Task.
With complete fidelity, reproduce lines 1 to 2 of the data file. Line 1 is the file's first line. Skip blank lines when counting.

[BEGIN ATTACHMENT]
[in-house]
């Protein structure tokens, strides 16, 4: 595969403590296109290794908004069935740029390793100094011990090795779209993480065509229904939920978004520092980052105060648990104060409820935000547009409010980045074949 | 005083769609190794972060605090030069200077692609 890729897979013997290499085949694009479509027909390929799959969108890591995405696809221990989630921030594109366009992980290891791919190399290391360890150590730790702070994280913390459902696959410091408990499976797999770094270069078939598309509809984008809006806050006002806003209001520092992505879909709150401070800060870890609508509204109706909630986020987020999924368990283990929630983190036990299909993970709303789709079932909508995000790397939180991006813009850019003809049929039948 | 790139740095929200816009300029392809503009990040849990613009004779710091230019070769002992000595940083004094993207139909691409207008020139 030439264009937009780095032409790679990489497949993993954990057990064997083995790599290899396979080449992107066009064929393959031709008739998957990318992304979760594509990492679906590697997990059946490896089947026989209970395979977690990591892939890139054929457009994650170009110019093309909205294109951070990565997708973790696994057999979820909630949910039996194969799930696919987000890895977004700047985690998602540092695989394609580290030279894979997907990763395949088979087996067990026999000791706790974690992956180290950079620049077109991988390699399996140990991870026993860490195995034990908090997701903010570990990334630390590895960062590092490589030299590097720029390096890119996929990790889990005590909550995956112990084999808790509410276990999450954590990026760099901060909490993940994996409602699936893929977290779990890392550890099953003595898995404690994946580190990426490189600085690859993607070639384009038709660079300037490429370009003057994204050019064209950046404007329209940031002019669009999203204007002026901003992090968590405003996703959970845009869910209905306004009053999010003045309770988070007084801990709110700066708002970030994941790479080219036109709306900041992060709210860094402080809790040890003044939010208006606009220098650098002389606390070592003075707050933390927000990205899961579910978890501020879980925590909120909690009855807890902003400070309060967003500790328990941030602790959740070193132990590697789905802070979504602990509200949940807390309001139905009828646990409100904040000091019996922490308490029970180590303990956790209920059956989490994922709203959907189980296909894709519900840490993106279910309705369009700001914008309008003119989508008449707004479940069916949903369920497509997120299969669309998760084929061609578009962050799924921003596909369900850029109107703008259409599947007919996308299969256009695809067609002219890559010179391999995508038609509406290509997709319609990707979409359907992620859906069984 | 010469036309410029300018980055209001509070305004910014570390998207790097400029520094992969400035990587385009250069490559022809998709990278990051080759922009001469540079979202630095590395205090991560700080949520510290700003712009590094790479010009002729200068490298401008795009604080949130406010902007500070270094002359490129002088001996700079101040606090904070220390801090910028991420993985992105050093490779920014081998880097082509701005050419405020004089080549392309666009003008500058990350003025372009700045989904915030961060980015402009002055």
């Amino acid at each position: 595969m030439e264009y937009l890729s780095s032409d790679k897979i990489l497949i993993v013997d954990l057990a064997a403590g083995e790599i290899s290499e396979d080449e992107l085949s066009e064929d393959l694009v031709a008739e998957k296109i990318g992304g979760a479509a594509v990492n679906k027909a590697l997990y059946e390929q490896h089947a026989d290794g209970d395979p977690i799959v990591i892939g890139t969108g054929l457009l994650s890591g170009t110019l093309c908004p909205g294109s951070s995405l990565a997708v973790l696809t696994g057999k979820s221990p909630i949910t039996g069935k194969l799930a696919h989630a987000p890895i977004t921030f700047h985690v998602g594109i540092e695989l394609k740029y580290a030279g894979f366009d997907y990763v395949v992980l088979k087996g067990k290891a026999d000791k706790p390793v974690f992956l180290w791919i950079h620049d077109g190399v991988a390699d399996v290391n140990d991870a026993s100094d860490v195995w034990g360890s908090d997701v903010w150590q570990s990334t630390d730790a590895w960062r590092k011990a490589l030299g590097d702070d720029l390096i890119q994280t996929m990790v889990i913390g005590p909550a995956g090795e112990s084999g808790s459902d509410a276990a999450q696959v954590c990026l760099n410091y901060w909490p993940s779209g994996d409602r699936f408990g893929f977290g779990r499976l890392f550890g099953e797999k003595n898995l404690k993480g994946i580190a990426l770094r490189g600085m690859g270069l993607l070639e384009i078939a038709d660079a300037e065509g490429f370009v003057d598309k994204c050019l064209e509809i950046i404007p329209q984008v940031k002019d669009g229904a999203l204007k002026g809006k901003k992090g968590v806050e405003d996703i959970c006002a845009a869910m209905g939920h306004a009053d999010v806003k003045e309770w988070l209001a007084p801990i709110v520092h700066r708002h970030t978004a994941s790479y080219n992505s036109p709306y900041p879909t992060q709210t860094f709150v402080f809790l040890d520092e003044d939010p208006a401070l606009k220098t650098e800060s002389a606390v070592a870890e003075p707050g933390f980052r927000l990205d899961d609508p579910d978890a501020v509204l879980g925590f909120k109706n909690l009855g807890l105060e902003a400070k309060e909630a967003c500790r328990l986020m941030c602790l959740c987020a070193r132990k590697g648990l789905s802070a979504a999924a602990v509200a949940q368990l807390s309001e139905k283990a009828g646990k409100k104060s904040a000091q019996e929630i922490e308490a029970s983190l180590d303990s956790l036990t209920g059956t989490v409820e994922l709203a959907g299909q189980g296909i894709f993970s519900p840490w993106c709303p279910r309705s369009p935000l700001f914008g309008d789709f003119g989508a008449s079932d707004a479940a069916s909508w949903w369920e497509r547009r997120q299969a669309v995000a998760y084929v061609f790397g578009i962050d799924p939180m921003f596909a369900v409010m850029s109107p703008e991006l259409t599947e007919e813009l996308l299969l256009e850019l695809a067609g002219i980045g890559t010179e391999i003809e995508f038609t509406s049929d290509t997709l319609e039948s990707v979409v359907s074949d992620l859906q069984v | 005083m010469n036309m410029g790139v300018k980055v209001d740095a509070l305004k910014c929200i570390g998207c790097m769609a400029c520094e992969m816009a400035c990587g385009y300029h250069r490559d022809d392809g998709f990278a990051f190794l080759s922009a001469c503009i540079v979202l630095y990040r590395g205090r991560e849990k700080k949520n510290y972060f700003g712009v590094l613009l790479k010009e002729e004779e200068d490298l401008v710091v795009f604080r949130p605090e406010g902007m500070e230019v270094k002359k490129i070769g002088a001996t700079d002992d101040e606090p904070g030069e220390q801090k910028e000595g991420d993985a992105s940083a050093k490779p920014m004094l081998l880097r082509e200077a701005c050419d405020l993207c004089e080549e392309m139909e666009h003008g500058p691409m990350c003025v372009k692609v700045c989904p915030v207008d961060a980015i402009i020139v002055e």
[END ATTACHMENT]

[in-house]
């Protein structure tokens, strides 16, 4: 595969403590296109290794908004069935740029390793100094011990090795779209993480065509229904939920978004520092980052105060648990104060409820935000547009409010980045074949 | 005083769609190794972060605090030069200077692609 890729897979013997290499085949694009479509027909390929799959969108890591995405696809221990989630921030594109366009992980290891791919190399290391360890150590730790702070994280913390459902696959410091408990499976797999770094270069078939598309509809984008809006806050006002806003209001520092992505879909709150401070800060870890609508509204109706909630986020987020999924368990283990929630983190036990299909993970709303789709079932909508995000790397939180991006813009850019003809049929039948 | 790139740095929200816009300029392809503009990040849990613009004779710091230019070769002992000595940083004094993207139909691409207008020139 030439264009937009780095032409790679990489497949993993954990057990064997083995790599290899396979080449992107066009064929393959031709008739998957990318992304979760594509990492679906590697997990059946490896089947026989209970395979977690990591892939890139054929457009994650170009110019093309909205294109951070990565997708973790696994057999979820909630949910039996194969799930696919987000890895977004700047985690998602540092695989394609580290030279894979997907990763395949088979087996067990026999000791706790974690992956180290950079620049077109991988390699399996140990991870026993860490195995034990908090997701903010570990990334630390590895960062590092490589030299590097720029390096890119996929990790889990005590909550995956112990084999808790509410276990999450954590990026760099901060909490993940994996409602699936893929977290779990890392550890099953003595898995404690994946580190990426490189600085690859993607070639384009038709660079300037490429370009003057994204050019064209950046404007329209940031002019669009999203204007002026901003992090968590405003996703959970845009869910209905306004009053999010003045309770988070007084801990709110700066708002970030994941790479080219036109709306900041992060709210860094402080809790040890003044939010208006606009220098650098002389606390070592003075707050933390927000990205899961579910978890501020879980925590909120909690009855807890902003400070309060967003500790328990941030602790959740070193132990590697789905802070979504602990509200949940807390309001139905009828646990409100904040000091019996922490308490029970180590303990956790209920059956989490994922709203959907189980296909894709519900840490993106279910309705369009700001914008309008003119989508008449707004479940069916949903369920497509997120299969669309998760084929061609578009962050799924921003596909369900850029109107703008259409599947007919996308299969256009695809067609002219890559010179391999995508038609509406290509997709319609990707979409359907992620859906069984 | 010469036309410029300018980055209001509070305004910014570390998207790097400029520094992969400035990587385009250069490559022809998709990278990051080759922009001469540079979202630095590395205090991560700080949520510290700003712009590094790479010009002729200068490298401008795009604080949130406010902007500070270094002359490129002088001996700079101040606090904070220390801090910028991420993985992105050093490779920014081998880097082509701005050419405020004089080549392309666009003008500058990350003025372009700045989904915030961060980015402009002055």